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Brief Overview of Proposed Project:

Ancestors of Civita illustrates the tale of three distinct class of animals as they inhabit the town of Civita di Bagnoregio in a parallel universe void of humans.  By overlaying the patterns of our animal ancestors onto the existing fabric of Civita, we will explore unique examples of adaptive reuse and sustainability through vignette collages and writings. These visionary tales of Civita, through a biocentric lens, will inspire more interest in our natural world and  how we humans can better adapt to the environments we choose to inhabit.

Full Description of Proposed Project:

Ancestors of Civita was born out of our interest in nature, architecture, and storytelling. The mystique of this isolated hilltop town and visitors’ stories of the “dying city” conjured ideas of alternate possibilities for this unique place that are indeed void of humans.  Specifically, the project delves into concepts of adaptive reuse, sustainability, and biomimicry by examining the patterns and methods of survival in non-human species. These mythic tales will explore how other species would develop this town in radically new ways specific to their evolutionary strengths. In considering all forms of life as having intrinsic value, we seek to create parallel worlds that will illustrate the value of seeing a built environment through the lens of a species that has very different considerations and values than our own.

Similar to The Ancestor’s Tale by Richard Dawkins, a pilgrimage backwards through time describing animal evolutionary lineages, our study will illustrate the stories of three distinct classes of animals as we speculate and imagine their lives in Civita.  Their transport, methods of construction, food supply and social interactions serve as the inspiration for transforming the town. As we are fascinated by animal communities the employ unique methods of creating their physical environments, we were led to select the termite (Insecta), the bird (Aves), and the spider (Arachnida). Given further research, other classes may be considered or those already chosen may take on orders or families specific to Central Italy.  The following outlines characteristics and concepts that will strongly impact the developing scenes of each tale.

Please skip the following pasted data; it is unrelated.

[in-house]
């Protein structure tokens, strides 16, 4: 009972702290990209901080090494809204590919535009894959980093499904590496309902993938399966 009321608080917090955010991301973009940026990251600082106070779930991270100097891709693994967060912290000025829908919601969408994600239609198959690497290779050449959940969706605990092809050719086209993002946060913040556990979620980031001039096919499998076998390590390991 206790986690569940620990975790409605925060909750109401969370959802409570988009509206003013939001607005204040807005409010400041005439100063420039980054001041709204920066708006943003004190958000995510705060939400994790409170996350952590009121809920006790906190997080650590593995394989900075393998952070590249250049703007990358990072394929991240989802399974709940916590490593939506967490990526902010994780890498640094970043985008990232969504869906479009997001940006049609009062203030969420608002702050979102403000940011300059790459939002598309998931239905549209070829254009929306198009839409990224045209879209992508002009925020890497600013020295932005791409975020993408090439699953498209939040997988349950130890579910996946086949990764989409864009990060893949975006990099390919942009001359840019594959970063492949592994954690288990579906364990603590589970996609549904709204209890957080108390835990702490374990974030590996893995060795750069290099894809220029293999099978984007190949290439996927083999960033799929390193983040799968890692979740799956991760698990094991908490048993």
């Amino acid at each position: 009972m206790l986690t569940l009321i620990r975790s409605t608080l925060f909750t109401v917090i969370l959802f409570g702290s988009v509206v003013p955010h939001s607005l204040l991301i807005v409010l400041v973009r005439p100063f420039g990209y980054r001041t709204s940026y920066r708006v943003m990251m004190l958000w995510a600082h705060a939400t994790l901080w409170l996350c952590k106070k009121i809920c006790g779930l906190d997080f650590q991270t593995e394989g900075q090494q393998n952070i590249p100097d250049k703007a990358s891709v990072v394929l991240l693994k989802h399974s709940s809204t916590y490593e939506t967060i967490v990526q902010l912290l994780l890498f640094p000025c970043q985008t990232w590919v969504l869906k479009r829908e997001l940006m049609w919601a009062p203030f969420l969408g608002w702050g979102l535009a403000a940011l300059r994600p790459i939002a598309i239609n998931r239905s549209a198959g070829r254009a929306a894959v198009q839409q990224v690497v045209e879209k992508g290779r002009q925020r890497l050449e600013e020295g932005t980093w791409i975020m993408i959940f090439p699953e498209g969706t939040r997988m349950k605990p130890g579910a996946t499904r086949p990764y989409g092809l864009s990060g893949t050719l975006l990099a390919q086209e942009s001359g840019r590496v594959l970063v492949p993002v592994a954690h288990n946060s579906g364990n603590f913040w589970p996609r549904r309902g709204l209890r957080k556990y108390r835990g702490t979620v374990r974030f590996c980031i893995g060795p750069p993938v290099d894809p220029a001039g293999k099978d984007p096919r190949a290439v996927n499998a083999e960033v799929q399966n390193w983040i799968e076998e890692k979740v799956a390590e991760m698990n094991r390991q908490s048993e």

Tale of the Termites – tunneling (subtraction), accretion (additive), eusocial communities
Tale of the Birds – flight, nests (salvaged materials), communal roosting
Tale of the Spiders – web (tensile structures), liquidized food supply, solidarity

To investigate characteristics of the selected species, we will collect data, photos and specific examples of animal habitats that either relate to or have directly informed how we build.  Though this project involves conceptual leaps in imagining, the possibility for discoveries in biomimicry and sustainability are significant and currently informing structures today. For example, the recently completed Eastgate Centre in Harare, Zimbabwe by architect Mick Pearce and engineers Arup Associates has no conventional heating or air conditioning, yet stays regulated throughout the year while using substantially less energy.  Its inspiration was taken directly from African termites and their giant self-cooling earth mounds. Similarly, our research will commence  by generating a library of examples like this one where the design has been largely impacted by other species in nature.  The research process will also involve collecting material from previous NIAUSI fellows that could strongly influence the direction of these tales. Already, we have been in contact with Dan Corson whose study of the subterranean spaces of Civita could potentially impact the Tale of the Termites.  We will begin writing and sketching each tale on the basis of how we expect the unique adaptations of each animal to transform Civita.

Once at Civita, our efforts will be focused on observing and photographically documenting overall views of the town, as well as the most compelling urban spaces to illustrate the selected tales.  At night, these photos will take on new life as we use photomontage techniques, collages, and drawings to convey novel patterns of function, material, deconstruction, and the potential of a rapidly multiplying population of another species.  These tales will take different turns based on what we learn of the existing habits of local species.  Are the pigeons in the San Donato bell tower, for example, carving out nests or salvaging nearby plant material?  A willingness to let the tales evolve based on our observations in Civita will offer the most interesting and diverse possibilities

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